n_web: Q12: How can US and Canadian growers/producers work closer together on ag issues? Is SM helpful to do so?

shaunhaney: I think SM allows us to ask each other questions to better understand each other. I get tonnes of questions from people in the US about things and I ask questions as well. The SM agriculture community is very strong, supportive and focused on informing people internally and externally. With SM you can interact directly with the source. I can tweet @JeffFowle and ask questions about ranching in US for example. I can tweet @JPlovesCOTTON to find out more about cotton.

n_web: Final Qs: Your (unbiased) picks for the Stanley Cup & the Gold Medal? I’mreeeeally excited for the Olympic hockey (and curling!)

shaunhaney: Normally I would pick the Flames because I am a season ticket holder but I think its the Blackhawks. For the hockey gold medal … Its CANADA all the way for gold.!!!!!!! Yeah I said it.

n_web: It pains me to agree with you on the Hawks . . . Memories of the late 80s/early 90s Blues-Hawks games. Larmer-Roenick-Goulet

n_web: Sorry, one more Q: What didn’t I cover that you’d like to tell everyone?

shaunhaney: I would just like to finish up by saying that I encourage all US producers and industry people to try and learn more about Canada. Our countries have much more in common than you maybe realize. The western US and Western Can. are very similar. Same goes in the east. Our practice ans issues are very common and we need to work together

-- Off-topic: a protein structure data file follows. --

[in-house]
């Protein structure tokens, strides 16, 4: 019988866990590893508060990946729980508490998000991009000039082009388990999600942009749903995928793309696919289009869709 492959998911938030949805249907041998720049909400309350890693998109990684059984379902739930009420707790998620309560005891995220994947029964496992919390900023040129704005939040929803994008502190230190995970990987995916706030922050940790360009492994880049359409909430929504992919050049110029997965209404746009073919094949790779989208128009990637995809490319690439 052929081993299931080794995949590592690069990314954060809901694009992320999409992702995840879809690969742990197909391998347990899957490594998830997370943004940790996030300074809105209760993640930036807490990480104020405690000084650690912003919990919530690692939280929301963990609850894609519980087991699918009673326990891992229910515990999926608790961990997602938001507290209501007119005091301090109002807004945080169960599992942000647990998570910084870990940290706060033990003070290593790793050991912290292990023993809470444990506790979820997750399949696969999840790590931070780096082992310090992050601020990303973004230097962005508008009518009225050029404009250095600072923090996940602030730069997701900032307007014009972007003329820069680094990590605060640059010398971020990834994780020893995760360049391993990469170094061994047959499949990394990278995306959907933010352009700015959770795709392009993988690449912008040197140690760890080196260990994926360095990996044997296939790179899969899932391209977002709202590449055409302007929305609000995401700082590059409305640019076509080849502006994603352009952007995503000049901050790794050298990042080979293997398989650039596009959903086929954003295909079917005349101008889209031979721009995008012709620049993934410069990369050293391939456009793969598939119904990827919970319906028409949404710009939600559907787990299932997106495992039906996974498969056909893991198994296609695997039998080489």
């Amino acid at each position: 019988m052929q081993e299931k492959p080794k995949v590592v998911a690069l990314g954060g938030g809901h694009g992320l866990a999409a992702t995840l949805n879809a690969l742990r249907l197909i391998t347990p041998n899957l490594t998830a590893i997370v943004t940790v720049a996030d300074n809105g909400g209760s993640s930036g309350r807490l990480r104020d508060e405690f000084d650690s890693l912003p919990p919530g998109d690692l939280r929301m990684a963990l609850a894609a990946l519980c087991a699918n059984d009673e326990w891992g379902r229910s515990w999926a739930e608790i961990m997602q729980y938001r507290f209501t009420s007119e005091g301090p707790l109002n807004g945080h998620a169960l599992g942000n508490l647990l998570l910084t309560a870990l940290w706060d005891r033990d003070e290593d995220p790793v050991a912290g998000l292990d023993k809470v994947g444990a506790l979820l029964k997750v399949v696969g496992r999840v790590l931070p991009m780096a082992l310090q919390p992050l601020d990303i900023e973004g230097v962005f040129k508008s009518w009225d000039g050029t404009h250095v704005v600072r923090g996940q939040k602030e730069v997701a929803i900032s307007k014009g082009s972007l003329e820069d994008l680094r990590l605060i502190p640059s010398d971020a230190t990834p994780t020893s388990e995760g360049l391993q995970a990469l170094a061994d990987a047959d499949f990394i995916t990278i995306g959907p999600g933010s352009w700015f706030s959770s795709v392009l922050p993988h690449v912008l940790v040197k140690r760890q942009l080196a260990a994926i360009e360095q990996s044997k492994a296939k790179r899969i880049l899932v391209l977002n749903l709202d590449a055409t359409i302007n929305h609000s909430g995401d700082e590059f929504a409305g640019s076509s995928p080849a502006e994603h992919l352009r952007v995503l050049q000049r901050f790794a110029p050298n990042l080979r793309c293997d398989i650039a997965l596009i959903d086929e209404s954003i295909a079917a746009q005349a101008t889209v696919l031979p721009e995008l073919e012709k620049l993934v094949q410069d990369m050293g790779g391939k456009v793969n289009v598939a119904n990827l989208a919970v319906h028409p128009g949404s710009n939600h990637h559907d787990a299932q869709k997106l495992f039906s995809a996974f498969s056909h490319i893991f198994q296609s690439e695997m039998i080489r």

n_web: This chat flew by! Could keep this going for another hour. But you have content to upload so we’ll call it a day. Thanks! Many thanks to Shaun for joining me in the middle of tradeshow season in Canada. Make sure you check out realagriculture.com.

shaunhaney: Thanks for the opportunity to participate with #onthefarm I had a great time. Please check out http://www.realagriculture.com and http://www.haneyfarms.com

About these ads

Leave a Reply

Fill in your details below or click an icon to log in:

WordPress.com Logo

You are commenting using your WordPress.com account. Log Out / Change )

Twitter picture

You are commenting using your Twitter account. Log Out / Change )

Facebook photo

You are commenting using your Facebook account. Log Out / Change )

Google+ photo

You are commenting using your Google+ account. Log Out / Change )

Connecting to %s

Follow

Get every new post delivered to your Inbox.

%d bloggers like this: